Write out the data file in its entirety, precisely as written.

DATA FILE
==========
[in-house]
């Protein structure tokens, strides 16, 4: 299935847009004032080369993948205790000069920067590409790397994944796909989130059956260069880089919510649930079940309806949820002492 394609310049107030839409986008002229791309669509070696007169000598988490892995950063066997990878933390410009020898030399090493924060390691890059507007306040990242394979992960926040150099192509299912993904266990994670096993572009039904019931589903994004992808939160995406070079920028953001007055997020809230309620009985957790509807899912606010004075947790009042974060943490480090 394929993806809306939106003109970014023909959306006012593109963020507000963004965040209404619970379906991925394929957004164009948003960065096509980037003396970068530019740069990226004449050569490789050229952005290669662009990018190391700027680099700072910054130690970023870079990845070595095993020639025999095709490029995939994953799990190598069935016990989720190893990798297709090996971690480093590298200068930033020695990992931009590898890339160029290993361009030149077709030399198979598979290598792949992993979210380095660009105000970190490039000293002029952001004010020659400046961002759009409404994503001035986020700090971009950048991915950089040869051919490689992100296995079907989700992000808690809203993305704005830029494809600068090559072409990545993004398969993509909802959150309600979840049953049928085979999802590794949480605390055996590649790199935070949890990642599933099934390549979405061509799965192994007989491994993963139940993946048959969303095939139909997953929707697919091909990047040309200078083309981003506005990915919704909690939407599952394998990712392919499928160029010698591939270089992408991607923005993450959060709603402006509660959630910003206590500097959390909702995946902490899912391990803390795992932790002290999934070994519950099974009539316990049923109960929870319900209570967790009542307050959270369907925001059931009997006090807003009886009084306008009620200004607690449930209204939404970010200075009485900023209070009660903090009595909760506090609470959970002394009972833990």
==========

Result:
[in-house]
């Protein structure tokens, strides 16, 4: 299935847009004032080369993948205790000069920067590409790397994944796909989130059956260069880089919510649930079940309806949820002492 394609310049107030839409986008002229791309669509070696007169000598988490892995950063066997990878933390410009020898030399090493924060390691890059507007306040990242394979992960926040150099192509299912993904266990994670096993572009039904019931589903994004992808939160995406070079920028953001007055997020809230309620009985957790509807899912606010004075947790009042974060943490480090 394929993806809306939106003109970014023909959306006012593109963020507000963004965040209404619970379906991925394929957004164009948003960065096509980037003396970068530019740069990226004449050569490789050229952005290669662009990018190391700027680099700072910054130690970023870079990845070595095993020639025999095709490029995939994953799990190598069935016990989720190893990798297709090996971690480093590298200068930033020695990992931009590898890339160029290993361009030149077709030399198979598979290598792949992993979210380095660009105000970190490039000293002029952001004010020659400046961002759009409404994503001035986020700090971009950048991915950089040869051919490689992100296995079907989700992000808690809203993305704005830029494809600068090559072409990545993004398969993509909802959150309600979840049953049928085979999802590794949480605390055996590649790199935070949890990642599933099934390549979405061509799965192994007989491994993963139940993946048959969303095939139909997953929707697919091909990047040309200078083309981003506005990915919704909690939407599952394998990712392919499928160029010698591939270089992408991607923005993450959060709603402006509660959630910003206590500097959390909702995946902490899912391990803390795992932790002290999934070994519950099974009539316990049923109960929870319900209570967790009542307050959270369907925001059931009997006090807003009886009084306008009620200004607690449930209204939404970010200075009485900023209070009660903090009595909760506090609470959970002394009972833990």